Pat Martino Biography – Pat Martino Wiki
Pat Martino (born Patrick Azzara) was an American jazz guitarist and composer. He began playing professionally at the age of 15. He worked early on with groups led by Willis Jackson, Red Holloway, and a series of organists, including Don Patterson, Jimmy Smith, Jack McDuff, Richard “Groove” Holmes, and Jimmy McGriff. After playing with John Handy (1966), he started leading his own bands and heading sessions for Prestige, Muse, and Warner Bros. that found him welcoming the influences of avant-garde jazz, rock, pop, and world music into his advanced hard bop style.
He is widely celebrated for his 1967 album, El Hombre. Martino was only 22 when he debuted with this Grant Green-influenced soul-jazz album which immediately introduced him as a guitarist with a promising future.
He released a number of critically beloved albums with Blue Note including 1997’s All Sides Now and 1998’s Stone Blue (with Joyous Lake). In 2001, Martino released a live album recorded at Yoshi’s in California. Two years later he teamed with saxophonist Joe Lovano for Think Tank. Additionally, Remember: A Tribute to Wes Montgomery appeared on Blue Note in 2006.
Pat has given Guitar and Music Therapy Seminars, Clinics and Master Classes throughout the world, at locations including North Texas State University, G.I.T., Berklee College (Boston and Perugia, Italy), Duquesne University, Teatro Rasi (Ravenna, Italy), LeCentre Culturel (D’Athis Mons, France), University of Washington School of Music, Skidmore College, Musicians Institute, National Guitar Workshop, New York University, Pennsylvania University, Stanford University, The University of Missouri, Roosevelt University (Chicago), Patti Summers Jazz Club (Seattle), Music Tech College (St. Paul), The New School (New York City), Southern Illinois University, The Conservatory of Amsterdam (The Netherlands), Cork Festival (Cork, Ireland), Washington University (St. Louis, MO), Wisconsin Conservatory of Music, Musictech College (St. Paul, MN), Nordoff-Robbins Center for Music Therapy at NYU (New York, NY), Greater Hartford Academy of the Arts (Hartford, CT), and the University of Maryland.
Since the mid 1990s, Pat has received the following awards: Mellon Jazz Festival / Dedicated in Honor (1995), Philadelphia Alliance “Walk of Fame Award” (1996), National Academy of Recording Arts & Sciences “Songs from the Heart Award” (1997), Grammy nominations for Best Jazz Instrumental Album, “Live at Yoshi’s”, and Best Jazz Instrumental Solo on ‘All Blues’ (2002), National Academy of Recording Arts & Sciences “2nd Annual Heroes Award” (2002), Grammy nominations for Best Jazz Instrumental Album, “Think Tank”, and best Jazz Instrumental Solo on ‘Africa’ (2003), Guitar Player of the Year, Downbeat Magazine’s 2004 Reader’s Poll (2004), and Pennsylvania State Senator Vincent Hughes and his wife Sheryl Lee Ralph-Hughes presented Pat Martino with the “Jazz Legacy” Award (2016).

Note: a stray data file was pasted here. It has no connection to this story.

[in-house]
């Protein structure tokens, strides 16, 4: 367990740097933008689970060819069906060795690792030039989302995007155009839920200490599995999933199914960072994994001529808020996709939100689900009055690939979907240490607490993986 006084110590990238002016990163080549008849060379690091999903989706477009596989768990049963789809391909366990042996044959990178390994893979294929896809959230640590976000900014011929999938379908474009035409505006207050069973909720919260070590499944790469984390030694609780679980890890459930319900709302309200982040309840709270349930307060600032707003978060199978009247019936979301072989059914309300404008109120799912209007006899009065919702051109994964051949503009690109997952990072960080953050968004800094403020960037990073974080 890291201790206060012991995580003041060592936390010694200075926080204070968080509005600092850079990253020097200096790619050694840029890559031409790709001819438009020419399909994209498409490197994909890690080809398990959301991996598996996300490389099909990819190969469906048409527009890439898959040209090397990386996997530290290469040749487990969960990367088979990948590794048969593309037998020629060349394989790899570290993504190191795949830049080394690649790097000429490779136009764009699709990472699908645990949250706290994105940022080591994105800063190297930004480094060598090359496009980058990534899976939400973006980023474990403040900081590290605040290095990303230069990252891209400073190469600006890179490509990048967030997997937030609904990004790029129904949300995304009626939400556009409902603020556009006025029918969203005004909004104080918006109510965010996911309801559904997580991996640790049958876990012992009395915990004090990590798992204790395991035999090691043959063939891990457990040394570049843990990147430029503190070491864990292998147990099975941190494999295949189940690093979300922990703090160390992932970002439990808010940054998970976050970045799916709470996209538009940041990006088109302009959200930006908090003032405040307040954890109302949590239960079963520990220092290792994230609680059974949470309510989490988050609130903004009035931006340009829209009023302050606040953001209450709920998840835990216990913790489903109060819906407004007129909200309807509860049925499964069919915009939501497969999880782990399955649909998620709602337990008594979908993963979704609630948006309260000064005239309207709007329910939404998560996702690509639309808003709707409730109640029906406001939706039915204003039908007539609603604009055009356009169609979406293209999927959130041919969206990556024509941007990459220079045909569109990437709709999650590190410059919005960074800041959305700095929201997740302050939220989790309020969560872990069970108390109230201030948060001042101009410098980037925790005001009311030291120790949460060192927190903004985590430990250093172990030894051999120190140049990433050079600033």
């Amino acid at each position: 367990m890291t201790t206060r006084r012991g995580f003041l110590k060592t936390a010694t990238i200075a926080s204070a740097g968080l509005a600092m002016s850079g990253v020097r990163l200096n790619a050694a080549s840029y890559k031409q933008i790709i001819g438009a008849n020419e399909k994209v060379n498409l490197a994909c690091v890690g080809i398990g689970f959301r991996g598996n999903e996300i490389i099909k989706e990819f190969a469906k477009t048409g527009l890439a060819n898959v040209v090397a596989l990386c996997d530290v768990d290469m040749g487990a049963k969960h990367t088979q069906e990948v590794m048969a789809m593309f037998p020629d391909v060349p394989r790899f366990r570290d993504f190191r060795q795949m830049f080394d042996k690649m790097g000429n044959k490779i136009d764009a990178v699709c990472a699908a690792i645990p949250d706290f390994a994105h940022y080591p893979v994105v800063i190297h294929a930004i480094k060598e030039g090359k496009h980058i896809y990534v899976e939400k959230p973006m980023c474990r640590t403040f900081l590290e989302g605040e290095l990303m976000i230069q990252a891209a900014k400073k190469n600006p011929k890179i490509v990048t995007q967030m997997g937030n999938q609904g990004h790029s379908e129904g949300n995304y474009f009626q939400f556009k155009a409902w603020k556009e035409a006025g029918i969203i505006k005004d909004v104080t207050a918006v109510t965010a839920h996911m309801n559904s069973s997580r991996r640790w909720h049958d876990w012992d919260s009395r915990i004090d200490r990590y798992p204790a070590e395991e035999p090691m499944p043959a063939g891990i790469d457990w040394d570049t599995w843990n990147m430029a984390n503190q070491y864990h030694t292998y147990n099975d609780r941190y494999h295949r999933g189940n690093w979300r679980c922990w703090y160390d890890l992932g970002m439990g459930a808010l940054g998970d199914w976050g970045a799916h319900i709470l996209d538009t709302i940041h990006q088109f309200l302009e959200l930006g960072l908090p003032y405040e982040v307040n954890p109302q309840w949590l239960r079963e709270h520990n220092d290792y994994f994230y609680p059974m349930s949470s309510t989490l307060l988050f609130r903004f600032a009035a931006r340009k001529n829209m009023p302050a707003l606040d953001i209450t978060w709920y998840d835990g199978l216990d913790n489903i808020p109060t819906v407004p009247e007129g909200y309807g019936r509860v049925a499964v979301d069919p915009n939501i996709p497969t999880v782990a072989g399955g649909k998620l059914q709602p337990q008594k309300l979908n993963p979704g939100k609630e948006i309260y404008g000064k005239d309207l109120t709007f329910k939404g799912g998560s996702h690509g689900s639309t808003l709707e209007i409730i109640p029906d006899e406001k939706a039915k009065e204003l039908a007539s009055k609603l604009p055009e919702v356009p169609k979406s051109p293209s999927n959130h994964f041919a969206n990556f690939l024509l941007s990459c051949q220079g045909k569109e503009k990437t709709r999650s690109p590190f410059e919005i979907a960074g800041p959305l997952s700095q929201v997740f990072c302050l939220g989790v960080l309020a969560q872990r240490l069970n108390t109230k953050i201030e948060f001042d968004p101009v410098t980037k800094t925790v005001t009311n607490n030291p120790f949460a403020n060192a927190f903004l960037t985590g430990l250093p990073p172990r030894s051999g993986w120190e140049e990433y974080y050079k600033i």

Pat Martino Age
He was born on August 25, 1944, in Philadelphia, Pennsylvania. He died on November 1, 2021. He was 77.
Pat Martino Wife
He was married to Ayako Asahi Martino. They met in Tokyo, Japan, in 1995. He was previously married to his first wife, whose name is unclear. The marriage ended in divorce. Following the divorce, Martino briefly moved back in with his parents in Philadelphia.
Pat Martino Children
He did not have any children.
Pat Martino Family
He is survived by his wife, Ayako Asahi Martino.
Pat Martino Death
Legendary jazz guitarist Pat Martino passed away on November 1, 2021, at the age of 77 after a long illness. His death was confirmed by his longtime manager, producer Joe Donofrio.
Pat Martino Cause of Death
He died of an unspecified illness.
Pat Martino Net Worth
According to Celebrity Net Worth, Pat Martino has an estimated net worth of $3 million.
Pat Martino Illness – Pat Martino Health Update 2021
He was born with an arteriovenous malformation (AVM), an abnormality of blood vessels in the brain. In 1976, while performing internationally with his fusion group ‘Joyous Lake’ Martino began experiencing seizures, which were eventually diagnosed as AVM, a condition he was born with. After surgery and recovery, he resumed his career when he appeared in 1987 in New York, a gig that was released on a CD with an appropriate name, The Return. He then took another hiatus when both of his parents became ill, and he didn’t record again until 1994, (after their death) when he recorded Interchange a nd then The Maker.
Before his surgery in 1980, he suffered from reoccurring seizures, which put a strain on both his professional and personal life. Physicians repeatedly misdiagnosed the episodes as psychological in nature, prescribing medications and treatments that routinely changed, including placement in locked wards and electric shock treatment.
Since 2018, he had been suffering from chronic respiratory disorder. He had been breathing with the assistance of oxygen, Donofrio said.